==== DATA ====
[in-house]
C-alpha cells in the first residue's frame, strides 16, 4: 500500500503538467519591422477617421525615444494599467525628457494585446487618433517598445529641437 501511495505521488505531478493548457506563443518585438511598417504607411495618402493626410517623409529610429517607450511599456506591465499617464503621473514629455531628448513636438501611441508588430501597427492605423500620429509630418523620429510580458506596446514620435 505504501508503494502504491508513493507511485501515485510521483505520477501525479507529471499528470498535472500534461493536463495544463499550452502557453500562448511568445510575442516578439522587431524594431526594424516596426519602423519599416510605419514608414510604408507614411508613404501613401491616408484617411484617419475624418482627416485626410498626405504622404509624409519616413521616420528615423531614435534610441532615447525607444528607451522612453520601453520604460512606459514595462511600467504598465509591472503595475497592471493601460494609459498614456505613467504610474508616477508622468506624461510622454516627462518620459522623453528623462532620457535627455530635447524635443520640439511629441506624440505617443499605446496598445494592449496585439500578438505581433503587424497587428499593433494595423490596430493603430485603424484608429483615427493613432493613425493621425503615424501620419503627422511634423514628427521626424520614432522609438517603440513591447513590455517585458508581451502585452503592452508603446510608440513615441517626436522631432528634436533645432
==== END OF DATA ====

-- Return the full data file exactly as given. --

[in-house]
C-alpha cells in the first residue's frame, strides 16, 4: 500500500503538467519591422477617421525615444494599467525628457494585446487618433517598445529641437 501511495505521488505531478493548457506563443518585438511598417504607411495618402493626410517623409529610429517607450511599456506591465499617464503621473514629455531628448513636438501611441508588430501597427492605423500620429509630418523620429510580458506596446514620435 505504501508503494502504491508513493507511485501515485510521483505520477501525479507529471499528470498535472500534461493536463495544463499550452502557453500562448511568445510575442516578439522587431524594431526594424516596426519602423519599416510605419514608414510604408507614411508613404501613401491616408484617411484617419475624418482627416485626410498626405504622404509624409519616413521616420528615423531614435534610441532615447525607444528607451522612453520601453520604460512606459514595462511600467504598465509591472503595475497592471493601460494609459498614456505613467504610474508616477508622468506624461510622454516627462518620459522623453528623462532620457535627455530635447524635443520640439511629441506624440505617443499605446496598445494592449496585439500578438505581433503587424497587428499593433494595423490596430493603430485603424484608429483615427493613432493613425493621425503615424501620419503627422511634423514628427521626424520614432522609438517603440513591447513590455517585458508581451502585452503592452508603446510608440513615441517626436522631432528634436533645432